Wildfire Schulte, outfielder for the 1916-17 Pirates He hit .239 in 85 games for Pirates near the end of his 15-year career in the majors. He was acquired in July of 1916 in a three-player deal with the Chicago Cubs. Schulte was hitting .296 with five homers in 72 games at the time of the deal. He batted .254 with no homers in 55 games over the rest of the 1916 season. In 1917, he hit .214 in 30 games, before being lost on waivers to the Philadelphia Phillies in June. In 1911, he became the first player to reach the 20-20-20-20 club, collecting 30 doubles, 21 triples, 21 homers and 23 stolen bases. That feat wasn’t matched again until 1957 by Willie Mays, and it’s only been done four times total in baseball history. Schulte was voted NL MVP that season. He led the league in homers (something he also did in 1910) and RBIs (107). He was a career .270 hitter in 1,806 games, with 92 homers, 233 stolen bases and 793 RBIs. He finished top ten in the NL in slugging percentage four times. His actual first name was Frank.
Otto Krueger, utility fielder for the 1903-04 Pirates. Hit .219 in 166 games for Pirates, seeing time at five different positions. He played 80 games for the 1903 NL champs, seeing most of his time at shortstop and third base. Krueger hit .246 that season and drove in 28 runs. The hitting slipped in 1904. He moved around more, getting 10+ starts at four different positions (RF/LF/SS/3B), so the versatility helped, but his .525 OPS did not. After the season, he was part of a five-player trade with the Philadelphia Phillies. Krueger hit .184 in his only season in Philadelphia, which ended up being his final big league season. He played in the minors until 1912. Before being acquired by the Pirates in an early 1903 trade with the St Louis Cardinals, Krueger led the league in games played in 1901 and errors in 1902. He debuted in 1899 with the worst team in baseball history, the 20-134 Cleveland Spiders.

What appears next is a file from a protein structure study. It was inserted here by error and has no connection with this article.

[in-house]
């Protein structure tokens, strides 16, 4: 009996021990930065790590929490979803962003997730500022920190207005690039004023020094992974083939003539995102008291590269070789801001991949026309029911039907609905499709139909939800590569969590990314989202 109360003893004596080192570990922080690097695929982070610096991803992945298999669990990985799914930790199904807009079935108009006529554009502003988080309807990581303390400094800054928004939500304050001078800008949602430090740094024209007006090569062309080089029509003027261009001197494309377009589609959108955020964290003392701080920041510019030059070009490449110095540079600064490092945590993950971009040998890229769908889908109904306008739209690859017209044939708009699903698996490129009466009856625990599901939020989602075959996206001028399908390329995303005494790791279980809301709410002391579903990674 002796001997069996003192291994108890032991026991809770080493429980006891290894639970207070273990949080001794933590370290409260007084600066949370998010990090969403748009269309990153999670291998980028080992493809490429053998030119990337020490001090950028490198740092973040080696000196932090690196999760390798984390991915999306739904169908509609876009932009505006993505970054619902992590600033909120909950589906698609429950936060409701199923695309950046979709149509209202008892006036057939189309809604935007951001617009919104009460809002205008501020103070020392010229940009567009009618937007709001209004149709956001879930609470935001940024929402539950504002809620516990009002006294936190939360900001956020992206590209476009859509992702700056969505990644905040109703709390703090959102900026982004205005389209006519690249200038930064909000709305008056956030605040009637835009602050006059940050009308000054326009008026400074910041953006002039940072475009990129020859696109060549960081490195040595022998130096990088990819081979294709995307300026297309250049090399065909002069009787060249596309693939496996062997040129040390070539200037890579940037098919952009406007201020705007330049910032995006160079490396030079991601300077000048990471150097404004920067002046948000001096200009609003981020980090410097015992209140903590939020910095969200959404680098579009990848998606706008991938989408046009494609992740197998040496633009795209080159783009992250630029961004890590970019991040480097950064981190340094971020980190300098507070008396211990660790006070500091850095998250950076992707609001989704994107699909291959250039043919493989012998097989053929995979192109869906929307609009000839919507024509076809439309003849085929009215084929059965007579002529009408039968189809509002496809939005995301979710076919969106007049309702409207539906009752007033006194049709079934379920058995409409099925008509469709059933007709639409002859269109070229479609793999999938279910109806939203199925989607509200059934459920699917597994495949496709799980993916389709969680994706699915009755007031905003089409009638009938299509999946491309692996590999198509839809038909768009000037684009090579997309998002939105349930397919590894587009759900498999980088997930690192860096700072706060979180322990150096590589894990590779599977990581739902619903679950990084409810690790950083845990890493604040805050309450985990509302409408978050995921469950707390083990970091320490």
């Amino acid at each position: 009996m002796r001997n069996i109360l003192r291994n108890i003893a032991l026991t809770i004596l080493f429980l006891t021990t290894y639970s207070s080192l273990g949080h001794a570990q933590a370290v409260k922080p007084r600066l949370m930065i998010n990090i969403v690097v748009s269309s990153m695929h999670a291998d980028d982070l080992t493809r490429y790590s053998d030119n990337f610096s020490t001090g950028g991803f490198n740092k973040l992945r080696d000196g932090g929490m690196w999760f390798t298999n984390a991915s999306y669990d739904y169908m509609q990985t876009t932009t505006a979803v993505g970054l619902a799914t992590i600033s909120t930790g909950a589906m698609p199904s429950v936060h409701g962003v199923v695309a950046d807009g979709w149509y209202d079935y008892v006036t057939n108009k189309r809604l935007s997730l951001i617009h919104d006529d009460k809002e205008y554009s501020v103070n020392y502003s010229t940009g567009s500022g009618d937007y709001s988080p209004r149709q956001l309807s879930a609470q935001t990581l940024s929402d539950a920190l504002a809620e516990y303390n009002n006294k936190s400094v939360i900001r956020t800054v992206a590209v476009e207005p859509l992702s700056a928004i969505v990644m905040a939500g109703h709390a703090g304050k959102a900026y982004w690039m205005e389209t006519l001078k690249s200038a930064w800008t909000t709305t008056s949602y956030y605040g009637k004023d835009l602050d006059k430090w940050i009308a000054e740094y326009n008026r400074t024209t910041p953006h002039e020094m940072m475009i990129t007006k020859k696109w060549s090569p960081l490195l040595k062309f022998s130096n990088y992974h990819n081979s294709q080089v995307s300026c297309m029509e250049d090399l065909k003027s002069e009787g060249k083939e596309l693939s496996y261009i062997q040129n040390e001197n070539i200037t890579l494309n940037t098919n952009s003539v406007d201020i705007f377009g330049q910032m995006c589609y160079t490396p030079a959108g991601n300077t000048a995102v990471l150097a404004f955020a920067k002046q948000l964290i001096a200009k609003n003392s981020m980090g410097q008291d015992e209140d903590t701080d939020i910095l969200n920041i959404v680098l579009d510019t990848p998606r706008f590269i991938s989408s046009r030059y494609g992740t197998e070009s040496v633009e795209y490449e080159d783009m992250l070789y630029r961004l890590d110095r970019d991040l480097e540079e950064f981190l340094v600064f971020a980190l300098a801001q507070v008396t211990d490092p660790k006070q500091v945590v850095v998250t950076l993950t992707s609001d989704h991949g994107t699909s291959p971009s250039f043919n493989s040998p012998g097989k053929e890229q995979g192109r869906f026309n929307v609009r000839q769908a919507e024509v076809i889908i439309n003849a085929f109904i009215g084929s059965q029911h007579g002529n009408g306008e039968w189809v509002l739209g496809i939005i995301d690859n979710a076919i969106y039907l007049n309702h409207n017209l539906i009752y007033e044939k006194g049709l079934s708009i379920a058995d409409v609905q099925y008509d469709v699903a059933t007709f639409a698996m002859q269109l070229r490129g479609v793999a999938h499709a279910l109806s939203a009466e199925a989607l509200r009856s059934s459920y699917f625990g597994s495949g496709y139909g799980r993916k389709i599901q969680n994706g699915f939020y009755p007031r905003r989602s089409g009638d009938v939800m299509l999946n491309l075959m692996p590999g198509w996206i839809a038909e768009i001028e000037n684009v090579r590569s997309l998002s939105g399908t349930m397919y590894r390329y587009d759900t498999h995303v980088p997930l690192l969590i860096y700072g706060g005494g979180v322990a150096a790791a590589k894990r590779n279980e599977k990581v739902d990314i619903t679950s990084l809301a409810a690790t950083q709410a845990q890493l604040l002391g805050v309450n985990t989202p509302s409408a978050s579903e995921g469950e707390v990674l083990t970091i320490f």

Dick Padden, second baseman for 1896-98 Pirates. Hit .265 over 323 games with Pittsburgh, then was one of three players dealt to Washington Senators for star second baseman Heinie Reitz. Padden debuted in the majors with the 1896 Pirates. He joined the team in mid-July and hit .242 in 61 games that season. The next season he played 134 games and had a .282 average, with 84 runs scored, 58 RBIs and 18 stolen bases. In 1898, Padden played the same amount of time (128 games) but he saw a decline in his offensive stats. He finished with a .257 average and a .646 OPS. He was below average defensively with the Pirates, but by 1902 he was one of the best defenders in the American League. Padden played a total of nine seasons in the majors, hitting .258 with 132 steals and 423 runs in 874 games.